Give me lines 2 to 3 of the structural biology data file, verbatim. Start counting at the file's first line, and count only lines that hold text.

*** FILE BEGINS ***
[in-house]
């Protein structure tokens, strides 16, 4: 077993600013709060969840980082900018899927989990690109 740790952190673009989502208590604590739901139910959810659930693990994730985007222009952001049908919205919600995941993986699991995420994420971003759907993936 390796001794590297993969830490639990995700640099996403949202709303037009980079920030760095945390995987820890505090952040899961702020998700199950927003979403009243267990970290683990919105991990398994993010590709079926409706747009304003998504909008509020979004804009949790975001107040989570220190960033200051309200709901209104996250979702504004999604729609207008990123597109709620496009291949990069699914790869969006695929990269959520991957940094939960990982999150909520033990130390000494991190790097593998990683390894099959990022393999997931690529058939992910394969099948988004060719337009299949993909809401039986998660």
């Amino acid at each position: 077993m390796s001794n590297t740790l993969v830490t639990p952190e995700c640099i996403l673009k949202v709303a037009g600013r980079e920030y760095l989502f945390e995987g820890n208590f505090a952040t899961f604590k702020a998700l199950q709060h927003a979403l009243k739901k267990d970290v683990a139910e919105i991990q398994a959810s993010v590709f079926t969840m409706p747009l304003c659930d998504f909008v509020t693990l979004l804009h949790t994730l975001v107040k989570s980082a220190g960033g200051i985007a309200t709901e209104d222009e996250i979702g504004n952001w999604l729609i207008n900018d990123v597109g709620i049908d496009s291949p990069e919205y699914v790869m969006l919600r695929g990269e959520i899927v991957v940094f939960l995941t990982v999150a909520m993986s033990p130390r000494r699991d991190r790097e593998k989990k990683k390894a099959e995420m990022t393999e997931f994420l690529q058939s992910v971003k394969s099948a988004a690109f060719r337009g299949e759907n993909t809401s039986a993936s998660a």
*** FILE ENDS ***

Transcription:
């Protein structure tokens, strides 16, 4: 077993600013709060969840980082900018899927989990690109 740790952190673009989502208590604590739901139910959810659930693990994730985007222009952001049908919205919600995941993986699991995420994420971003759907993936 390796001794590297993969830490639990995700640099996403949202709303037009980079920030760095945390995987820890505090952040899961702020998700199950927003979403009243267990970290683990919105991990398994993010590709079926409706747009304003998504909008509020979004804009949790975001107040989570220190960033200051309200709901209104996250979702504004999604729609207008990123597109709620496009291949990069699914790869969006695929990269959520991957940094939960990982999150909520033990130390000494991190790097593998990683390894099959990022393999997931690529058939992910394969099948988004060719337009299949993909809401039986998660």
């Amino acid at each position: 077993m390796s001794n590297t740790l993969v830490t639990p952190e995700c640099i996403l673009k949202v709303a037009g600013r980079e920030y760095l989502f945390e995987g820890n208590f505090a952040t899961f604590k702020a998700l199950q709060h927003a979403l009243k739901k267990d970290v683990a139910e919105i991990q398994a959810s993010v590709f079926t969840m409706p747009l304003c659930d998504f909008v509020t693990l979004l804009h949790t994730l975001v107040k989570s980082a220190g960033g200051i985007a309200t709901e209104d222009e996250i979702g504004n952001w999604l729609i207008n900018d990123v597109g709620i049908d496009s291949p990069e919205y699914v790869m969006l919600r695929g990269e959520i899927v991957v940094f939960l995941t990982v999150a909520m993986s033990p130390r000494r699991d991190r790097e593998k989990k990683k390894a099959e995420m990022t393999e997931f994420l690529q058939s992910v971003k394969s099948a988004a690109f060719r337009g299949e759907n993909t809401s039986a993936s998660a």